How do you perform hypothesis tests with big data? I wrote the following MATLAB script to emphasize my confusion. All it does is generate two random series, and run a simple linear regression of one variable on the other. It performs this regression several times using different random values and reports averages. What tends to happen is as I increase the sample size, p-values on average get very small.
I know that because the power of a test increases with sample size, given a large enough sample, p-values will become small enough, even with random data, to reject any hypothesis test. I asked around and some people said that with 'Big Data' its more important to look at the effect size, ie. whether the test is significant AND has an effect large enough for us to care about. This is because in large sample sizes the p-values will pick up of very small differences, like it is explained here.
However, the effect size can determined by scaling of the data. Below I scale the explanatory variable to a small enough magnitude that given a large enough sample size, it has large significant effect on the dependent variable.
So I'm wondering, how do we gain any insight from Big Data if these problems exist?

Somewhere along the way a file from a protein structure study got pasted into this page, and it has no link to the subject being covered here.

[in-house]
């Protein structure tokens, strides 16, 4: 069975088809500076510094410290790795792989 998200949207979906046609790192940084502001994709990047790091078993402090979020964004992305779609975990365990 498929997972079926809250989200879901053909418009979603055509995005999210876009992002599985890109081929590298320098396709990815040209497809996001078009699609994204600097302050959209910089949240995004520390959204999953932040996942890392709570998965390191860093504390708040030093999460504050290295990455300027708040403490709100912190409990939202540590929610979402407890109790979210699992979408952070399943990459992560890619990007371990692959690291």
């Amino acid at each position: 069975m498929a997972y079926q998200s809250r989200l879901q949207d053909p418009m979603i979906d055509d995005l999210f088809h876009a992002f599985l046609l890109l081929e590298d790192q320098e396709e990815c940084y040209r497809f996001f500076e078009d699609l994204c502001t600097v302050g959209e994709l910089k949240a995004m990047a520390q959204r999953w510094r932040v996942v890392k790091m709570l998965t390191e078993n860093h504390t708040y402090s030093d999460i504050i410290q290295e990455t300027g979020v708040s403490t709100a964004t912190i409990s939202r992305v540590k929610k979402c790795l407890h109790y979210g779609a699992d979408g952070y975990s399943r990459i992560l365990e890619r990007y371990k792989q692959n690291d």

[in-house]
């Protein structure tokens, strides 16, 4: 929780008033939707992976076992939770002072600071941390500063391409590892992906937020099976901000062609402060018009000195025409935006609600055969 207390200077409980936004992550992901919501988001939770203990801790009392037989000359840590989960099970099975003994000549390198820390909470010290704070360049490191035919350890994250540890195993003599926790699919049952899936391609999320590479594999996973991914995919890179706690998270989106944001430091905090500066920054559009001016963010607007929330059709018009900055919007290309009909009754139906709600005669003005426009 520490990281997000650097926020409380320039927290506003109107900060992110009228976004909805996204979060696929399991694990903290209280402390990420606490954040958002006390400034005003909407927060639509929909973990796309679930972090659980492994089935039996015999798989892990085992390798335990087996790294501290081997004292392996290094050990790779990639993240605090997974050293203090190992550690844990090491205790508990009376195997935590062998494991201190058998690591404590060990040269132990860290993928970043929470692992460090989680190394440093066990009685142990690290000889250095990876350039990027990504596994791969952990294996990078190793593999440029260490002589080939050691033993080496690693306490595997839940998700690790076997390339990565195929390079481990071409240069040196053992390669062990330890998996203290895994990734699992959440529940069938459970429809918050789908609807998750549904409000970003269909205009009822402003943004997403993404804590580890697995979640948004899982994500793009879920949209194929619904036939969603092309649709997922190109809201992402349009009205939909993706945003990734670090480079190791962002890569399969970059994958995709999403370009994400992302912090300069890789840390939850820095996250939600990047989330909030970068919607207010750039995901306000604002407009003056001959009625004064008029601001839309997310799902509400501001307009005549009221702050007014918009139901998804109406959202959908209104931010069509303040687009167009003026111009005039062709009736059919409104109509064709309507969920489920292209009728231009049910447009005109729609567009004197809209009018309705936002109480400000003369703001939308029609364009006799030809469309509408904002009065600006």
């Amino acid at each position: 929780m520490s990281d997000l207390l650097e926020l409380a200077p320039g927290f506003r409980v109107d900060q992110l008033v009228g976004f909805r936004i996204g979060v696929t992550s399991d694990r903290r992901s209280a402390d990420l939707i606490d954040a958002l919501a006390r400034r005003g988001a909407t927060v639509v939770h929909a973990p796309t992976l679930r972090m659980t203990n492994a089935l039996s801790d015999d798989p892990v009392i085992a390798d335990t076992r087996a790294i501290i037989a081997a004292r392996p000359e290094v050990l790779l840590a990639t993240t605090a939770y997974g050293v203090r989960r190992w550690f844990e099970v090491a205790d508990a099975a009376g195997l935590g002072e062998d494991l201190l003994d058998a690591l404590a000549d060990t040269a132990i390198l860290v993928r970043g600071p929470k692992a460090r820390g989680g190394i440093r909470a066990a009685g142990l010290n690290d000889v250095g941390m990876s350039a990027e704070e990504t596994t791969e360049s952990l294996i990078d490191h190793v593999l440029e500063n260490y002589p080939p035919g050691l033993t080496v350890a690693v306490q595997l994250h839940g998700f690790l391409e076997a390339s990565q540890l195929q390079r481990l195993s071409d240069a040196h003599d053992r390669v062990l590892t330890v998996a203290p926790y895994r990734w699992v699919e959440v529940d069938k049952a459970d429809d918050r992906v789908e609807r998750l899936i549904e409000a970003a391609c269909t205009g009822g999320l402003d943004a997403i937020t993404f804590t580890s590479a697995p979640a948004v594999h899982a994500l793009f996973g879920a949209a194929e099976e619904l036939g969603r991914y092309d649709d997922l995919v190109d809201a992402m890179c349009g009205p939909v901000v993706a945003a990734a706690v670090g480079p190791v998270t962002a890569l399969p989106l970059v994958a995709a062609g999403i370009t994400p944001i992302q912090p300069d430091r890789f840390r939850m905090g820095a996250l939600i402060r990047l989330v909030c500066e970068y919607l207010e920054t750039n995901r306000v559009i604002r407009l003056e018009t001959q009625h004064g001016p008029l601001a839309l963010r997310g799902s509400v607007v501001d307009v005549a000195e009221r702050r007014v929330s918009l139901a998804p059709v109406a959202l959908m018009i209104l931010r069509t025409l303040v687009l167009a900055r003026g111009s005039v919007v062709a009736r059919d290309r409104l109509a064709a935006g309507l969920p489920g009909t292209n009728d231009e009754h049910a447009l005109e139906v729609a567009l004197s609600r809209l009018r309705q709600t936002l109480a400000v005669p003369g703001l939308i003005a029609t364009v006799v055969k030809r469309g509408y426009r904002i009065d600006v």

%make average %decide from how many values to make average obs_inside_average = 100; %make average counter average_count = 1; for average_i = 1:obs_inside_average, %do regression loop %number of observations n = 1000; %first independent variable (constant term) x(1:10,1) = 1; %create dependent variable and the one regressor for i = 1:10, y(i,1) = 100 + 100*rand(); x(i,2) = 0.1*rand(); end %calculate coefficients beta = (x'*x)\x'*y; %calculate residuals u = y - x*beta; %calcuatate sum of squares residuals s_2 = (n-2)\u'*u; %calculate t-statistics design = s_2*inv(x'*x); %calculate standard errors stn_err = [sqrt(design(1,1));sqrt(design(2,2))]; %calculate t-statistics t_stat(1,1) = sqrt(design(1,1))\(beta(1,1) - 0); t_stat(2,1) = sqrt(design(2,2))\(beta(2,1) - 0); %calculate p-statistics p_val(1,1) = 2*(1 - tcdf(abs(t_stat(1,1)), n-2)); p_val(2,1) = 2*(1 - tcdf(abs(t_stat(2,1)), n-2)); %save first beta to data column 1 data(average_i,1) = beta(1,1); %save second beta to data column 2 data(average_i,2) = beta(2,1); %save first s.e. to data column 3 data(average_i,3) = stn_err(1,1); %save second s.e. to data column 4 data(average_i,4) = stn_err(2,1); %save first t-stat to data column 5 data(average_i,5) = t_stat(1,1); %save second t-stat to data column 6 data(average_i,6) = t_stat(2,1); %save first p-val to data column 7 data(average_i,7) = p_val(1,1); %save second p-val to data column 8 data(average_i,8) = p_val(2,1); end %calculate first and second beta average b1_average = mean(data(:,1)); b2_average = mean(data(:,2)); beta = [b1_average;b2_average]; %calculate first and second s.e. average se1_average = mean(data(:,3)); se2_average = mean(data(:,4)); stn_err = [se1_average;se2_average]; %calculate first and second t-stat average t1_average = mean(data(:,5)); t2_average = mean(data(:,6)); t_stat = [t1_average;t2_average]; %calculate first and second p-val average p1_average = mean(data(:,7)); p2_average = mean(data(:,8)); p_val = [p1_average;p2_average]; beta stn_err t_stat p_val